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Re: cortex / arm-hardfloat-linux-gnueabi (was Re: armelfp: new architecture name for an armel variant)

> > Enabling use of VFP does not require use of the hard-float ABI. Please
> > don't confuse the two.
> The whole point of the port is that we get rid of the softfloat ABI in
> order to use the VFP unit without playing around moving
> registers around. This sort of came about from Konstantinos' porting
> of the Eigen2 library (after he had done it for AltiVec)
> to NEON and some of the developers noticed it wasn't so much faster
> because gcc inserts what can only be described as
> evil between the start of the function and the real meat of the code.
> The pipeline stalls for register movement are noticable
> in real code as a 20% or higher performance hit.

Yes, but the point I was responding to is that you don't necessarily need to 
use hard-float ABI to get most of the performance gain.

I completely agree that if you want to use the hard-float ABI then you need a 
new port.

However changing the ABI doesn't solve many of the underlying problem. 
Specifically how to provide optimized binaries that take advantage of new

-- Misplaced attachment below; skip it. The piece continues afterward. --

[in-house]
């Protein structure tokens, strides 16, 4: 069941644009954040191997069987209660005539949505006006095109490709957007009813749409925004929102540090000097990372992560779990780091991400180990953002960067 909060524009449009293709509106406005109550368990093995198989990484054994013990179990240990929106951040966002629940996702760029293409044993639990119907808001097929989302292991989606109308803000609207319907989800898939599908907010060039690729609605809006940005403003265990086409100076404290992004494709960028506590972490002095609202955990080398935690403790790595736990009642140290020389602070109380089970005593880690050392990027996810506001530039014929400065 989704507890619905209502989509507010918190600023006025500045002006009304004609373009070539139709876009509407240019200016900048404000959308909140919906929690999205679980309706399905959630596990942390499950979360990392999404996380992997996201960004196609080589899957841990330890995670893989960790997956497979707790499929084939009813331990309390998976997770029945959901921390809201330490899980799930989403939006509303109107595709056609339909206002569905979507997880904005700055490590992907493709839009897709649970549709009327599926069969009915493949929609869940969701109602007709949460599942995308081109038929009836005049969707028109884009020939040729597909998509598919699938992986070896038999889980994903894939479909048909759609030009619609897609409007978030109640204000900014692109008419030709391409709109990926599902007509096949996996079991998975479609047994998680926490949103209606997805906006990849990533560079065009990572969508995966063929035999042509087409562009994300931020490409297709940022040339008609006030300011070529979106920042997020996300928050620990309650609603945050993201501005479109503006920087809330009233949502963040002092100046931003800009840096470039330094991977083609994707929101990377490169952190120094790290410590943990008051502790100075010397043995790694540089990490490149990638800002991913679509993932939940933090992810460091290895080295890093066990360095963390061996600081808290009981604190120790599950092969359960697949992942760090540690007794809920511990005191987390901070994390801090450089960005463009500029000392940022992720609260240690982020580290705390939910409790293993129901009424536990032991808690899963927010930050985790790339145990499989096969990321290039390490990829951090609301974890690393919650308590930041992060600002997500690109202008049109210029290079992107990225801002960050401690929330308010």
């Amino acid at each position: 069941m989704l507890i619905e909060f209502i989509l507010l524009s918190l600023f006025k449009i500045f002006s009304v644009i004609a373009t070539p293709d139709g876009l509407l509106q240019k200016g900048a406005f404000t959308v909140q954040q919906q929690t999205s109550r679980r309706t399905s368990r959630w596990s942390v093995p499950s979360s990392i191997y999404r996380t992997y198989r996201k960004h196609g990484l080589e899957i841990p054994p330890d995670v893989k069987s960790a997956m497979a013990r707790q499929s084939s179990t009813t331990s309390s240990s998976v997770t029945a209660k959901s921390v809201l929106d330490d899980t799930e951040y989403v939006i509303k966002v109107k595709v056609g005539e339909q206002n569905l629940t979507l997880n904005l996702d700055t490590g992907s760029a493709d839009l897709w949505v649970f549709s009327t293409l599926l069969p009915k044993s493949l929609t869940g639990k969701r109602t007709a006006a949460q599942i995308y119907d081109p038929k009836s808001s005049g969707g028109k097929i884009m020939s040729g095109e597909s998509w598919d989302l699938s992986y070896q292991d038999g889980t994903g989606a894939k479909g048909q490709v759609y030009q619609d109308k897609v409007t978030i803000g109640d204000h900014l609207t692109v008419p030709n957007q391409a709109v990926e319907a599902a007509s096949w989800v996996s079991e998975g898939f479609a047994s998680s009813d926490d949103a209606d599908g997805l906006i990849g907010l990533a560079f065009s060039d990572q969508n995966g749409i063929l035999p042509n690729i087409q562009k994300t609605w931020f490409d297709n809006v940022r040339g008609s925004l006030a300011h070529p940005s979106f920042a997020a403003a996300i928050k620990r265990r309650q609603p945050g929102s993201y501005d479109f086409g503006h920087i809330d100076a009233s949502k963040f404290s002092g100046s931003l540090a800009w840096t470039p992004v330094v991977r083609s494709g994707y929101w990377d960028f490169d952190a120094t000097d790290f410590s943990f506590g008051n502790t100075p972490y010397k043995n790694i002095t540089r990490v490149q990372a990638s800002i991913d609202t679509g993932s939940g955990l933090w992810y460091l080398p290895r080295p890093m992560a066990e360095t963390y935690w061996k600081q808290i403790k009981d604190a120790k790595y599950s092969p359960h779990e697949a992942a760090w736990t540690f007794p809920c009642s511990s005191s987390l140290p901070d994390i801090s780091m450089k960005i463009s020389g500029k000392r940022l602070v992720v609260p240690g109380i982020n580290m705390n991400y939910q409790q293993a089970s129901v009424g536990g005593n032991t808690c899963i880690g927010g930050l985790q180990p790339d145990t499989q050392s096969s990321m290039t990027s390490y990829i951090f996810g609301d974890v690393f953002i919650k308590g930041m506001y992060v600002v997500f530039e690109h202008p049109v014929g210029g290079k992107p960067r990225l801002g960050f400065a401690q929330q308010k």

features on modern CPUs while still supporting older hardware.

Switching to the hard-float ABI certainly does give some benefit. While 20% 
isn't a trivial difference, it's important to keep this in context.  This is 
on top of what I'd guess is a 10x (i.e. 1000%) speedup achieved without 
breaking the ABI and requiring a whole new port.  If you're really serious 
about performance then a NEON optimized version of your critical code should 
get you annother 4x or so on a Cortex-A8.

> What would not be so great is that even if it was fixed, the option to
> use a faster floating point ABI drags in a clone of
> every package on your system (at the very least, libc, libm, and all
> the system library dependencies) increasing the
> size of the installed system.

What you're describing here is multiarch.


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